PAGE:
Music Therapy and Developmental Delays

Music Therapy and Developmental Delay

Music therapy with developmentally delayed persons: A selected bibliography

Ayres, B.R. (1987). The effects of a music stimulus environment versus regular cafeteria environment during therapeutic feeding. Journal of Music Therapy, 24(l),14-26.
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Compared feeding times for five severely handicapped children in a regular cafeteria environment and in a sound controlled environment. Results showed that modifying sound environments with music ameliorated some of the difficulties of therapeutic feeding.

Barber, E. (1973). Music therapy with retarded children. Australian Journal of Mental Retardation, 2(7), 210-213.

Discusses the effects of a music therapy programme with two groups of mentally handicapped children. Behaviour changes resulting from participation in music therapy included increased concentration, performance and self-control as well as improved speech and social graces.

Burnett, M.H. (1983). The effect of rhythmic training on musical perception and motor skill development of preschool handicapped children, male and female. (Doctoral dissertation, United States International University, 1983). Dissertation Abstracts International, 44(2), 419A. (University Microfilms No. 8315094).

Studied the effects of rhythmic training on musical perception and motor skill development in 23 developmentally delayed children. Comparison of pre/post test scores on an inventory of observable musical behaviours and a survey of developmental and perceptual skills indicated significant increases for the experimental group in musical perception and motor skill development.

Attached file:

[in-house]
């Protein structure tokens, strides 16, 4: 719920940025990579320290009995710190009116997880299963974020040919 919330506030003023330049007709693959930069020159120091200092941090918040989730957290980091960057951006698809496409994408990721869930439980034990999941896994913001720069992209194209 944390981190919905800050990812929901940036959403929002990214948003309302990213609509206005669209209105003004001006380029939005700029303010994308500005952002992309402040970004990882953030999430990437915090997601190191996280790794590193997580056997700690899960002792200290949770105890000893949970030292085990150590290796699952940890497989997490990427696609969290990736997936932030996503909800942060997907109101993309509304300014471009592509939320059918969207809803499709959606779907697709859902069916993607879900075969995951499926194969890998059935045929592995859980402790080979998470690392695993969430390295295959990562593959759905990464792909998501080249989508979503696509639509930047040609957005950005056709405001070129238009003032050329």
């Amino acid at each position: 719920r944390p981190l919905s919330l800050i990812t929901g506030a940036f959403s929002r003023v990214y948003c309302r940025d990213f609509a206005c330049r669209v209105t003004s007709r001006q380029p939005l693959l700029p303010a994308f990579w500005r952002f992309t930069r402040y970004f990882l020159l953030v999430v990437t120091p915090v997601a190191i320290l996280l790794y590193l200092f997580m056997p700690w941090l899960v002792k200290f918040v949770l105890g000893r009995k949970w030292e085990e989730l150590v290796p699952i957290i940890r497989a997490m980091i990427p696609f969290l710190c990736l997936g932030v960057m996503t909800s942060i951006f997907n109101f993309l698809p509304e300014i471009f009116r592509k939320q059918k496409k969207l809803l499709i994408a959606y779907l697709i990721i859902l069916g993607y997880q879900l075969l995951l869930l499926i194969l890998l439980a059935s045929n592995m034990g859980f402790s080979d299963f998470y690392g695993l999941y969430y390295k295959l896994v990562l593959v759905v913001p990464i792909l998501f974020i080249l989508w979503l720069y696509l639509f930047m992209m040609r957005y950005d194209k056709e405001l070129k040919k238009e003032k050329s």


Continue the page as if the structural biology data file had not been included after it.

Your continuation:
Cotter, V. (1971). The effects of music on performance of manual tasks with retarded adolescent females. American Journal of Mental Deficiency, 76(2), 242-248.

Studied the effects of music listening on the performance of manual production tasks of 16 moderately developmentally delayed girls aged 12 to 21. Three conditions were examined: a) listening to continual music b) listening to music contingent to work produced and c) no music listening. Results showed that work production was significantly increased during the conditions when music was available and that the rate of work production was increased when music was presented contingent upon work rate.